## Muon VelocityOn top of a mountain at 6000 ft a muon detector measures a flux of 550 muons per hour. At a laboratory at the base of the mountain at 2000 ft, a simultaneous experiment measures 422 muons/hr. The half-life of the muon is 1.56 microseconds. How fast were the muons traveling? Solution: First we will proceed without regard to relativity and the Lorentz transformation. The distance traveled L=4000 ft x 0.3048 m/ft = 1219 m The time is then calculated for the two populations as an exponential decay process using the half-life measured in the laboratory. The results of this calculation are:
Having run into a serious violation of the speed limit of the universe on the first try, we shall attempt to include relativity in the calculation. Considering time dilation, we must take into account that the average lifetime must be transformed by the Lorentz transformation. The problem with this is that there are two unknowns: we know neither the time nor the average lifetime. However, we can get a reasonable estimate of the average lifetime by assuming that the velocity is essentially =c. We use this assumption to calculate the time of transit. |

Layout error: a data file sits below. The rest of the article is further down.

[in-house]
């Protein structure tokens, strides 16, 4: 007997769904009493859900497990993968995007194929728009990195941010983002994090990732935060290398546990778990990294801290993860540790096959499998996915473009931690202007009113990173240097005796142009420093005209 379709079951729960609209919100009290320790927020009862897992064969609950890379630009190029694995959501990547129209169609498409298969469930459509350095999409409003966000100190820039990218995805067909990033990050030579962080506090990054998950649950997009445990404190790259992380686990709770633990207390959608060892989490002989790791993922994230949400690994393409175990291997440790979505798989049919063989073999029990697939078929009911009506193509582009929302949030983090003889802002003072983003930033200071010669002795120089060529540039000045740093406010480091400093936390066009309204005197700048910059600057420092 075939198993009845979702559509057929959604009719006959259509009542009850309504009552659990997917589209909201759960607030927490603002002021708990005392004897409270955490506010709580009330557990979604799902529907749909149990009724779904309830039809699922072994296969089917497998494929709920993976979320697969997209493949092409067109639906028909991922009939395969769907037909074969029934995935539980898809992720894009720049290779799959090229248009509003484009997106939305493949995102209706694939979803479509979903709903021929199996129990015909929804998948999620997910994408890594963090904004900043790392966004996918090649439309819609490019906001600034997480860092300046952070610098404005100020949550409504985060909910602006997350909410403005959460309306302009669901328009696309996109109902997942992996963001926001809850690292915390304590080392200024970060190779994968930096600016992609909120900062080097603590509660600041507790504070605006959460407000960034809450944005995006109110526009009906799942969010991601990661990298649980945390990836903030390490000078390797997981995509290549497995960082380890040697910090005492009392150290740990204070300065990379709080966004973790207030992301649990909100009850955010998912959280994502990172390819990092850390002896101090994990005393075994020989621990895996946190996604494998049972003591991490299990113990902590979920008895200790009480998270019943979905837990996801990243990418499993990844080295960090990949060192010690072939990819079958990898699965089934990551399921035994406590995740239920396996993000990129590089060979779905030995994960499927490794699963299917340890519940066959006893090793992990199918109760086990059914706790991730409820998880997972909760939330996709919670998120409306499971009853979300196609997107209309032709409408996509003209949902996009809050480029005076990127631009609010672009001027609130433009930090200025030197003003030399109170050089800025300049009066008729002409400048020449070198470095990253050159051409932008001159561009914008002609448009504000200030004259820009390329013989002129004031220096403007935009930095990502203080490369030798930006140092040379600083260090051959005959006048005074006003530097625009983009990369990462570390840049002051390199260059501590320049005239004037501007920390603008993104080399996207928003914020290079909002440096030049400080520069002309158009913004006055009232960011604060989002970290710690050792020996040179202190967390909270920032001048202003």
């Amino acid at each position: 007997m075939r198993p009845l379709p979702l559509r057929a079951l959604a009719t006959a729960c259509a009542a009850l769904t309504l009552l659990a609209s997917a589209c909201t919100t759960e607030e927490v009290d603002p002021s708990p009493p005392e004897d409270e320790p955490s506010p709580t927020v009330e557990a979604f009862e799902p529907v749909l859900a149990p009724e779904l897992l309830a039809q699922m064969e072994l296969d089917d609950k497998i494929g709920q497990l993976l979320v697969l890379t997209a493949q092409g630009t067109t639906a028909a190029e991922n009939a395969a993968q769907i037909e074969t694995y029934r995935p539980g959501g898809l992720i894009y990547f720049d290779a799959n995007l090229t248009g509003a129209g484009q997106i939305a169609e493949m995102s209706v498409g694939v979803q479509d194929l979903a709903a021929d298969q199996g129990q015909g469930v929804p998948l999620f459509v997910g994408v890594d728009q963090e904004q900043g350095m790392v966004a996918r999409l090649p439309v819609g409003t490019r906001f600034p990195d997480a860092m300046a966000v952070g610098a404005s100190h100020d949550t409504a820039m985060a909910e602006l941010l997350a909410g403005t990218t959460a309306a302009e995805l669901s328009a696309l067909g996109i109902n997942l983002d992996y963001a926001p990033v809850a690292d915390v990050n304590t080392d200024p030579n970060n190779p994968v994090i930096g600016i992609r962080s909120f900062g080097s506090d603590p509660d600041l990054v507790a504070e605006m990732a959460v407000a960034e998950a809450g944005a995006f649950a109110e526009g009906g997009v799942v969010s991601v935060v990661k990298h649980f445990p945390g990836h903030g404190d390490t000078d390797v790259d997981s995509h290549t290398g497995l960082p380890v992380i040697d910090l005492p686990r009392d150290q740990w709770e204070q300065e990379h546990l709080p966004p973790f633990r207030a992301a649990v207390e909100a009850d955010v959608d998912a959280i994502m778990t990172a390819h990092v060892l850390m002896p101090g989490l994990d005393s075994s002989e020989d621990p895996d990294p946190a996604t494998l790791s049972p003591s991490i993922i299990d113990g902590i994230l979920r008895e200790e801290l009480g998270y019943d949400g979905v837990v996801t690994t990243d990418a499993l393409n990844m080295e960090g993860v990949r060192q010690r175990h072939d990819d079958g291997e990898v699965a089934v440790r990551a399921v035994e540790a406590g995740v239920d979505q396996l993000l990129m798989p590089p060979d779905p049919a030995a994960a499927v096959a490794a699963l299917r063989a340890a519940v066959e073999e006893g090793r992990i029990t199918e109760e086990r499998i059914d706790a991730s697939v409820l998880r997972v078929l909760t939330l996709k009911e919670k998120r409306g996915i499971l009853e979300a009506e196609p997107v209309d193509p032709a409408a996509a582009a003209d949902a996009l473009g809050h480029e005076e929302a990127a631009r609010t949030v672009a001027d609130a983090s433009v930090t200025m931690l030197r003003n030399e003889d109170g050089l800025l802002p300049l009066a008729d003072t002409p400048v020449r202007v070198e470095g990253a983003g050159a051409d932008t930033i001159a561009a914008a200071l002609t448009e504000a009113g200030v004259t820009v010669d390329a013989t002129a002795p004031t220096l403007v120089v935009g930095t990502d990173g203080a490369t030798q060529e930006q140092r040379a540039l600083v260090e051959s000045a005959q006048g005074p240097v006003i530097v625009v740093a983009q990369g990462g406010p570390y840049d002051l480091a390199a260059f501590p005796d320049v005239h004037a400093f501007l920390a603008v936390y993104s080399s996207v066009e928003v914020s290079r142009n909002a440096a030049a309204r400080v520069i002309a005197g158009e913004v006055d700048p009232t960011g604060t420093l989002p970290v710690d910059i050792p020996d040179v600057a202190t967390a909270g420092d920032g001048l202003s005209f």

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## Some History of the Muon ExperimentThe historical experiment upon which the model muon experiment is based was performed by Rossi and Hall in 1941. They measured the flux of muons at a location on Mt Washington in New Hampshire at about 2000 m altitude and also at the base of the mountain. They found the ratio of the muon flux was 1.4, whereas the ratio should have been about 22 even if the muons were traveling at the speed of light, using the muon half-life of 1.56 microseconds. When the time dilation relationship was applied, the result could be explained if the muons were traveling at 0.994 c. In an experiment at CERN by Bailey et al., muons of velocity 0.9994c were found to have a lifetime 29.3 times the laboratory lifetime. |
Index References Rossi, et al. Bailey, et al. |

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